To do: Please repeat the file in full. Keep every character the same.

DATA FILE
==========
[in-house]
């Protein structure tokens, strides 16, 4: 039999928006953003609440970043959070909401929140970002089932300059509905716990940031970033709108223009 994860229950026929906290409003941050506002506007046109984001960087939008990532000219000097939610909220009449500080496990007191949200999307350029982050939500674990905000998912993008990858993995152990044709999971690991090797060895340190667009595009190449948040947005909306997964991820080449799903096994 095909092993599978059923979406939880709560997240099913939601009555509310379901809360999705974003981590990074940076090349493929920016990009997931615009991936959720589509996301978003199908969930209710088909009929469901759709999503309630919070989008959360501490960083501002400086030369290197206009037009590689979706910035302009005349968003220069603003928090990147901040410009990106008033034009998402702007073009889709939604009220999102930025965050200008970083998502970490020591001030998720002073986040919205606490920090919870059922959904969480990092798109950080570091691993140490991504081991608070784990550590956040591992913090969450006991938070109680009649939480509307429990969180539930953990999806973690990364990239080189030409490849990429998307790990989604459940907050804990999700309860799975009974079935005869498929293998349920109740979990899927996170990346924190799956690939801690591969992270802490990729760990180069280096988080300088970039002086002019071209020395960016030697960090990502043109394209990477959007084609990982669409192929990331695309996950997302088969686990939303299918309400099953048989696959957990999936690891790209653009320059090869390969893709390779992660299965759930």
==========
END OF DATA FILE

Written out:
[in-house]
């Protein structure tokens, strides 16, 4: 039999928006953003609440970043959070909401929140970002089932300059509905716990940031970033709108223009 994860229950026929906290409003941050506002506007046109984001960087939008990532000219000097939610909220009449500080496990007191949200999307350029982050939500674990905000998912993008990858993995152990044709999971690991090797060895340190667009595009190449948040947005909306997964991820080449799903096994 095909092993599978059923979406939880709560997240099913939601009555509310379901809360999705974003981590990074940076090349493929920016990009997931615009991936959720589509996301978003199908969930209710088909009929469901759709999503309630919070989008959360501490960083501002400086030369290197206009037009590689979706910035302009005349968003220069603003928090990147901040410009990106008033034009998402702007073009889709939604009220999102930025965050200008970083998502970490020591001030998720002073986040919205606490920090919870059922959904969480990092798109950080570091691993140490991504081991608070784990550590956040591992913090969450006991938070109680009649939480509307429990969180539930953990999806973690990364990239080189030409490849990429998307790990989604459940907050804990999700309860799975009974079935005869498929293998349920109740979990899927996170990346924190799956690939801690591969992270802490990729760990180069280096988080300088970039002086002019071209020395960016030697960090990502043109394209990477959007084609990982669409192929990331695309996950997302088969686990939303299918309400099953048989696959957990999936690891790209653009320059090869390969893709390779992660299965759930």